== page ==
Despite constant brushfires and spending too much time on scheduling and database issues, I've been giving a lot of thought to a comprehensive, K-12 technology curriculum. With such a unified approach to teaching and integrating technology in our classes, teachers at each level would be able to expect certain levels of technical skill among their students.
High school English teachers, for example, wouldn't need to teach how to create an outline in a word processor; students would already have learned how to do this by the 6th grade and said English teachers could simply ask students to "Outline a research paper". Of course, this begs the question, precisely what should students know in terms of technology by the time they finish primary school? Middle school? High school?
Thus begins a series of posts with my draft "benchmarks" for technology in K-12. I'm going to break them up into three parts (primary, middle, and high school) and will be addressing Pre-K through the 5th grade here. Note that I called them drafts. I'd like your input. Are they too vague? Too specific? Too lax? Too challenging? You get the picture. Here goes.
I recognize, by the way, that 7 years is a long time in the technological development of our students. However, by identifying what kids should know when they leave primary school, we can more easily reverse engineer a 7-year curriculum that leads to achieving these benchmarks. That process will be left for a later time.
1. The Systems Development Lifecycle While not exactly the computer technology that most teachers would think of, the systems development lifecycle (or the SDLC) is so fundamental to the use and implementation of technology that it must be understood by the time students leave primary school. It will become a recurring theme as we seek out technological solutions to various problems and see how technology can be a tool to address our needs. It also gets at the idea of technological "Systems", those interconnected people, tools, and parts that make our world go round. (For anyone not familiar with the term SDLC, this primer should help put a new name to an idea we all recognize.)
2. Hardware basics Students will be able to identify all major computer components and their functions (CPU, monitor, mouse, keyboard, touchpad, touch screen, other peripherals, etc.). The functions of these components will also be understood in the context of "IPO" (input, process, output). Students will understand computer form factors and be able to turn on, shut down, move, and reassemble desktop computing components. Again, digital media and storage devices will be covered in the context of IPO and students will be able to access the contents of digital devices.
3. Operating systems Students will be able to describe the function of an operating system and be able to compare and contrast the features of various operating systems. This should not be evaluative, but rather create an understanding of the computer as a tool. Just as we have diesels, hybrids, and gasoline engines, all power vehicles and can meet our transportation needs, albeit with some functioning better in given situations than others.
4. Applications Students should be able to identify major classes of applications (productivity, educational, communication, information storage/retrieval, web browser, etc.) and locate an appropriate example of each on any computer. Students should be able to write and format a research report using a word processing application and create a presentation based on the report using presentation software.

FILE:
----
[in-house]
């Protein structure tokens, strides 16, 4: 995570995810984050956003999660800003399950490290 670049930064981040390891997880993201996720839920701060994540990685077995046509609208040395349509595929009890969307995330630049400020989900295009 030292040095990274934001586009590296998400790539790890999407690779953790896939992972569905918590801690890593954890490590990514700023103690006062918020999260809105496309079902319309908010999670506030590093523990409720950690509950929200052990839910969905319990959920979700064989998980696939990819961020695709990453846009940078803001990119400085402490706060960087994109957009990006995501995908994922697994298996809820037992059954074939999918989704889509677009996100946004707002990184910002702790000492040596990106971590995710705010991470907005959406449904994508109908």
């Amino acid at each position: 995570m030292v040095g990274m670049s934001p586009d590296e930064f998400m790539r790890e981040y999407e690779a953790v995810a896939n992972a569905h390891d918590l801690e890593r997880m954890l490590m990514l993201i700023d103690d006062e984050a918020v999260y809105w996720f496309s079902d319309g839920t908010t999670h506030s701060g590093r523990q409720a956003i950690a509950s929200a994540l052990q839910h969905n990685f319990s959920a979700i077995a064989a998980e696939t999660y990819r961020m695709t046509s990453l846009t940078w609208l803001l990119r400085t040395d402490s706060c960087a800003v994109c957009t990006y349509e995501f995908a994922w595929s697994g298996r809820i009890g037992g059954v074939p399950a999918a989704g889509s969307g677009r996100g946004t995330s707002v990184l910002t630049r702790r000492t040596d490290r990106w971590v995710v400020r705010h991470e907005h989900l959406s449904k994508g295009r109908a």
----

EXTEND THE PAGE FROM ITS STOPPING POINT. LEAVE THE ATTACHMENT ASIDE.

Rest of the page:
Students will be able to save and open files created in various applications and will demonstrate clear understanding of the locations of these files outside of the applications.
Students will be able to multi-task, switching between multiple applications and copying information between them.
Students will be able to identify types of security software, their applications, and define "malware".
5. Presentation Students will be able to summarize key points from a research report or impromptu Internet research in a presentation. They will be able to speak to the presentation and/or present it online to an interactive audience.
6. Attribution Students will be able to appropriately attribute their ideas, quotes, and concepts to various Internet sources. Plagiarism will not be tolerated and methods of linking, quoting, and referencing sources will be emphasized.
Students will be able to define "Fair Use" and will understand types of licensing, with particular focus on Creative Commons.
7. The Internet Students will be able to conduct a meaningful search on the topic of their choice, summarize their findings, and indicate their sources. Students will also be able to conduct an impromptu search to quickly answer questions. With instructor guidance, students will evaluate sources of information obtained during these searches.
Students will be able to identify sources of risk on the Internet and will be able to describe ways to protect their privacy.
Students will be able to identify multiple social networks and will be able to interact with an instructor-created blog and wiki.
8. Data Students will be able to collect simple data in a spreadsheet and create appropriate graphs. Students will be able to use basic arithmetic functions to summarize these data.
Students will be able to identify examples of larger databases on the Internet (e.g., a catalog or a student information system).
Students will refer to data using correct terminology (field, record, table).
9. Communication Under teacher supervision, students will use email, instant messaging or microblogging, and collaborative software (e.g., Google Docs, Zoho, wikis, etc.) to exchange information and collaborate in the creation of a teacher-specified deliverable.